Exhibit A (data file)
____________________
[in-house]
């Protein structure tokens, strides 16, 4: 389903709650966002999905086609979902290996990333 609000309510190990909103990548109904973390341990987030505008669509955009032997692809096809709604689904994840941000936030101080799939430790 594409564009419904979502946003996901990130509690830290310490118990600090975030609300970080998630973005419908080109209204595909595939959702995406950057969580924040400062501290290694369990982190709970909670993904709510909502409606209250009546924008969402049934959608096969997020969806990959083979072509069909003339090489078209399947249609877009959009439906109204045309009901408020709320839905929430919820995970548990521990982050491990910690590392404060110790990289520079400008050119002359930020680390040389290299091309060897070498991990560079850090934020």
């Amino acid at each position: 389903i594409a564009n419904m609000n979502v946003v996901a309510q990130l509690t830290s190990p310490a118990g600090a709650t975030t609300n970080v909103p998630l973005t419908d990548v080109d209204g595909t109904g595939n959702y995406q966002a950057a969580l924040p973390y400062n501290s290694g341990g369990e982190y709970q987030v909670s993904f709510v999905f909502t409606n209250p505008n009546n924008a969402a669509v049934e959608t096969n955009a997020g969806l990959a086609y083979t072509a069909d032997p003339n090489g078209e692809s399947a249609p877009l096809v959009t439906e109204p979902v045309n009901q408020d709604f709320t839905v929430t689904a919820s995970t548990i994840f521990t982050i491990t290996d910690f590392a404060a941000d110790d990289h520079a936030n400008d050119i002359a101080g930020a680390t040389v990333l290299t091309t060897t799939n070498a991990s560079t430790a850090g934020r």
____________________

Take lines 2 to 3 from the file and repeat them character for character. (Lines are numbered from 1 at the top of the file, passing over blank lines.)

């Protein structure tokens, strides 16, 4: 389903709650966002999905086609979902290996990333 609000309510190990909103990548109904973390341990987030505008669509955009032997692809096809709604689904994840941000936030101080799939430790 594409564009419904979502946003996901990130509690830290310490118990600090975030609300970080998630973005419908080109209204595909595939959702995406950057969580924040400062501290290694369990982190709970909670993904709510909502409606209250009546924008969402049934959608096969997020969806990959083979072509069909003339090489078209399947249609877009959009439906109204045309009901408020709320839905929430919820995970548990521990982050491990910690590392404060110790990289520079400008050119002359930020680390040389290299091309060897070498991990560079850090934020």
């Amino acid at each position: 389903i594409a564009n419904m609000n979502v946003v996901a309510q990130l509690t830290s190990p310490a118990g600090a709650t975030t609300n970080v909103p998630l973005t419908d990548v080109d209204g595909t109904g595939n959702y995406q966002a950057a969580l924040p973390y400062n501290s290694g341990g369990e982190y709970q987030v909670s993904f709510v999905f909502t409606n209250p505008n009546n924008a969402a669509v049934e959608t096969n955009a997020g969806l990959a086609y083979t072509a069909d032997p003339n090489g078209e692809s399947a249609p877009l096809v959009t439906e109204p979902v045309n009901q408020d709604f709320t839905v929430t689904a919820s995970t548990i994840f521990t982050i491990t290996d910690f590392a404060a941000d110790d990289h520079a936030n400008d050119i002359a101080g930020a680390t040389v990333l290299t091309t060897t799939n070498a991990s560079t430790a850090g934020r």